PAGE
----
Congressional districts. In the
eighty-seventh Congress, James B.
Utt of California will represent'
1,007,140 voters, while John B.
Bennett of Michigan's Twelfth
district in the Upper Peninsula,
will represent 175,968.
In Bennett's case, the small size
of his district is the deliberate pro-
duct of a Republican legislature
which has squeezed large numbers
of nemoc rtsirtn am nwS.ern

Southwestern Wayne County
where the population is 803,456.
SUCH A SITUATION is not only
inequitable and undemocratic, but
plainly foreign to the intentions
of the framers of the Constitution.
It exists because of the powerful
GOP-farm-conservative block in
the state legislature and because
of a tendency even among the
urban public to glorify the north-
ern region and its rough and tough
pioneer citizens.
This latter position is consistant
with the American "agrarian
myth" which equates "being close
to the soil" with all that is glorious
and virtuous in American society.
Perhaps if these citizens would.
substitute the word "dirt" for
soil," public pressure might en-

hance the chance for more equit-
able districting. The idea that pine
trees, lakes, and trout need rep-
resentation in the United States
ICbngress obviously needs some
critical thinking.
Such an opportunity ;now pre-
sents itself in Michigan. As a re-
sult of the 1960 census, Michigan
will pick up an additional seat in
the House. The new 19th district
can either rise out of the northern
woods and thus so dify the exist-
ing inequalities or can be carved
out of a heavily populated area to
provide more accurate representa-
tion,
* * *
ONE SIMPLE SOLUTION would.
merelydivide Wayne County's 16th
district, but since this would re-
sult in another Democratic Con-

To Th. Editor -~~

gressman. it is sure to be downed
by the GOP. Rep. George Mont-
gomery has come with a minch
grander plan which would redraw
boundaries of every district to
guarantee that the largest des-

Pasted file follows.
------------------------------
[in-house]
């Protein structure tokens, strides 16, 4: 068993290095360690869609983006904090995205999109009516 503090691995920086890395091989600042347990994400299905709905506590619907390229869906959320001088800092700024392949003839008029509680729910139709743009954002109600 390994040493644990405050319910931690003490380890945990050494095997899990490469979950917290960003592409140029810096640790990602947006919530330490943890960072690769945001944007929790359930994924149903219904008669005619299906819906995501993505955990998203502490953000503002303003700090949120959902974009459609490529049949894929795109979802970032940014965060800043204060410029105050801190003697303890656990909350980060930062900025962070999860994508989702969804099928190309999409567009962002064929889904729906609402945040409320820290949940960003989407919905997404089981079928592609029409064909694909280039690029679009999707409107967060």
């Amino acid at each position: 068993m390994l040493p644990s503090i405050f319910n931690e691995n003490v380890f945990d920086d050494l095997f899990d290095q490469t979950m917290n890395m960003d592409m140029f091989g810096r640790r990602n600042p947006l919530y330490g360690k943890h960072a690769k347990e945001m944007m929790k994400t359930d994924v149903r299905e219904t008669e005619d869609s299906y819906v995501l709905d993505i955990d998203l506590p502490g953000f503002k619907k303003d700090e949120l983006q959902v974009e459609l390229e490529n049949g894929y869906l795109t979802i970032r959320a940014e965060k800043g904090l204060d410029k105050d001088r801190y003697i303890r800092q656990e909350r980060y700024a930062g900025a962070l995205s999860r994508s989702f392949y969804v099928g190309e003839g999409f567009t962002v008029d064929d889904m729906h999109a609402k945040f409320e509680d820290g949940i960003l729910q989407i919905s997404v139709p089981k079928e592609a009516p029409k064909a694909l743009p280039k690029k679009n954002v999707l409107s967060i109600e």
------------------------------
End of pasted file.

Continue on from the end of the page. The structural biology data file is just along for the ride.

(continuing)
crepancy between any two con-
stituencies would be 72,333. But
6ain, this plan. would hurt the
Republicans.
Montgomery has been' admon-
ished by the press because of his
lack of "compromise." It is point-
ed out that the Republican legis-
lature will never assent to such
a -scheme and that the Democrats,
if they back Montgomery, will only
strangle all redistricting legisla-
tion.
But the newspapers do not real-
ize that the "compromise" they
request is one between inequity
and democracy - a compromise
which should not have to be made.
IF THE LEGISLATURE fails to
act before the 1962 Congressional
election, the new Congressman will
be elected at large, and most ob-
servers predict that this would
result in a Democratic victory.
Thus, pressure is on the Republi-
cans to provide a measure which
will not hinder their party, but at
the same time will escape Gover-
nor Swainson's possible veto. Com-
plicating the GOP's task is the
fact that any attempt to redraw
district lines is bound to meet
with resistance from the repre-
sentatives involved. When a Con-
gressman's constituency is chang-
ed, no matter how small the ad-
justment, new people mean less
political security.
Yet the dilemma which the
Michigan legislature faces is not
nearly so great as the problems of
states which have lost population.
New York and Pennsylvania must
redistrict away two and three seats
respectively, or face the alternative
of electing all Congressmen at
large.
SUCH A DEVELOPMENT would
require time-consuming and ex-
pnsaiu mnaans fnenr,. esneoan-

Rebels in Search ..
To the Editor:
T TUESDAY'S recital by Mr.
Szeryng in Hill Auditorium two
men stationed in the corridor be-
hind the second balcony per-
formed a vocal duet which dis-
turbed many ticket holders during
three movements of a Beethoven
sonata. Since we pay to hear music,
not conversation, I hope that
something will be done to prevent
such a disturbance at future con-
certs. Should an usher not be
commissioned to silence both those
whose behavior contradicts their
mature appearance, as well as any
noisy students?
-James Toy, Grad.
Best Fishes . * *
To the Editor:'
CONGRATULATIONS ON THE
Daily's being named winner in
the Overseas Press Club competi-
tion, It is indeed grntifving tn

Discouraged .
To the Editor:
I FIND IT discouraging that the
heretofore great University of,
Michigan has been reduced to a
state of slavery; for you surely
are no longer free; your silence
has enslaved you.
In an article in the Saturday'
Review -(Feb. 18, 1961, p.6) an
incident occuring in TThompson;
Michigan is reported. It reports a
school teacher fired from his job
and arrested because he permitted
his students to read "The Stran-
ger" by Camus. State police, call-
ed in by the school board, search-
ed his classroom and home, and
destroyed "Crime and Punish-
ment"-a dangerous book indeed!
* * *
HOW HAVE THE people at the
University of Michigan responded-
to this? If not by silence, at least
not in a voice loud enough to be
heard as far away as West Vir--
ginina

Back to Top

© 2020 Regents of the University of Michigan